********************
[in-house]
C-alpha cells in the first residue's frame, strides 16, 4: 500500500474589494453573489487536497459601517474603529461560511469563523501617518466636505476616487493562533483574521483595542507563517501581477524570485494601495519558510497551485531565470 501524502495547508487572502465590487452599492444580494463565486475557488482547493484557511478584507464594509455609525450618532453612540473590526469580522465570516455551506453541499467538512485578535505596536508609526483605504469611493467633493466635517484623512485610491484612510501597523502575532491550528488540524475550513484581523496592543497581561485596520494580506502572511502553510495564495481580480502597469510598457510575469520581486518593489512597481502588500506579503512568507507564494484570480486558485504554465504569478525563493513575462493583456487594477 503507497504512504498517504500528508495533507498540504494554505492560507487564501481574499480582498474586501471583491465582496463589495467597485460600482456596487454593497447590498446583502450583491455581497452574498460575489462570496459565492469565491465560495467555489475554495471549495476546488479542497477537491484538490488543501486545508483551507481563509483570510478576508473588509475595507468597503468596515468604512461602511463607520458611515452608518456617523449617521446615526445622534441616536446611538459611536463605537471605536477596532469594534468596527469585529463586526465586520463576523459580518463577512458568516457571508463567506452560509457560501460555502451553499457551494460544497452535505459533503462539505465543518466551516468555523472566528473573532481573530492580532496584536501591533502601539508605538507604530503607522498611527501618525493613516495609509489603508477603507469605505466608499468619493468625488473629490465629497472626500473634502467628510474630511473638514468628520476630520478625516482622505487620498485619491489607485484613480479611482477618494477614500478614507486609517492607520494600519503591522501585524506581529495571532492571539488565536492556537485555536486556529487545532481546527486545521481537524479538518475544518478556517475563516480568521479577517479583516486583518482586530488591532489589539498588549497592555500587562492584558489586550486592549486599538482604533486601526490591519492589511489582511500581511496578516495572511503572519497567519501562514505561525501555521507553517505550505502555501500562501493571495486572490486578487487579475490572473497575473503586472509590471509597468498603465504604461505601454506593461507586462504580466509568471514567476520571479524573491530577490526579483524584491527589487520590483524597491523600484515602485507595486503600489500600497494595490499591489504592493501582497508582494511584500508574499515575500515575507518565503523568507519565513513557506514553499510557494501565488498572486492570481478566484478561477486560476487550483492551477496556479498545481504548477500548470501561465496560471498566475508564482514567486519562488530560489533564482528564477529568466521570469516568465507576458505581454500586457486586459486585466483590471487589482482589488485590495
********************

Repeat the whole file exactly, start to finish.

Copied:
[in-house]
C-alpha cells in the first residue's frame, strides 16, 4: 500500500474589494453573489487536497459601517474603529461560511469563523501617518466636505476616487493562533483574521483595542507563517501581477524570485494601495519558510497551485531565470 501524502495547508487572502465590487452599492444580494463565486475557488482547493484557511478584507464594509455609525450618532453612540473590526469580522465570516455551506453541499467538512485578535505596536508609526483605504469611493467633493466635517484623512485610491484612510501597523502575532491550528488540524475550513484581523496592543497581561485596520494580506502572511502553510495564495481580480502597469510598457510575469520581486518593489512597481502588500506579503512568507507564494484570480486558485504554465504569478525563493513575462493583456487594477 503507497504512504498517504500528508495533507498540504494554505492560507487564501481574499480582498474586501471583491465582496463589495467597485460600482456596487454593497447590498446583502450583491455581497452574498460575489462570496459565492469565491465560495467555489475554495471549495476546488479542497477537491484538490488543501486545508483551507481563509483570510478576508473588509475595507468597503468596515468604512461602511463607520458611515452608518456617523449617521446615526445622534441616536446611538459611536463605537471605536477596532469594534468596527469585529463586526465586520463576523459580518463577512458568516457571508463567506452560509457560501460555502451553499457551494460544497452535505459533503462539505465543518466551516468555523472566528473573532481573530492580532496584536501591533502601539508605538507604530503607522498611527501618525493613516495609509489603508477603507469605505466608499468619493468625488473629490465629497472626500473634502467628510474630511473638514468628520476630520478625516482622505487620498485619491489607485484613480479611482477618494477614500478614507486609517492607520494600519503591522501585524506581529495571532492571539488565536492556537485555536486556529487545532481546527486545521481537524479538518475544518478556517475563516480568521479577517479583516486583518482586530488591532489589539498588549497592555500587562492584558489586550486592549486599538482604533486601526490591519492589511489582511500581511496578516495572511503572519497567519501562514505561525501555521507553517505550505502555501500562501493571495486572490486578487487579475490572473497575473503586472509590471509597468498603465504604461505601454506593461507586462504580466509568471514567476520571479524573491530577490526579483524584491527589487520590483524597491523600484515602485507595486503600489500600497494595490499591489504592493501582497508582494511584500508574499515575500515575507518565503523568507519565513513557506514553499510557494501565488498572486492570481478566484478561477486560476487550483492551477496556479498545481504548477500548470501561465496560471498566475508564482514567486519562488530560489533564482528564477529568466521570469516568465507576458505581454500586457486586459486585466483590471487589482482589488485590495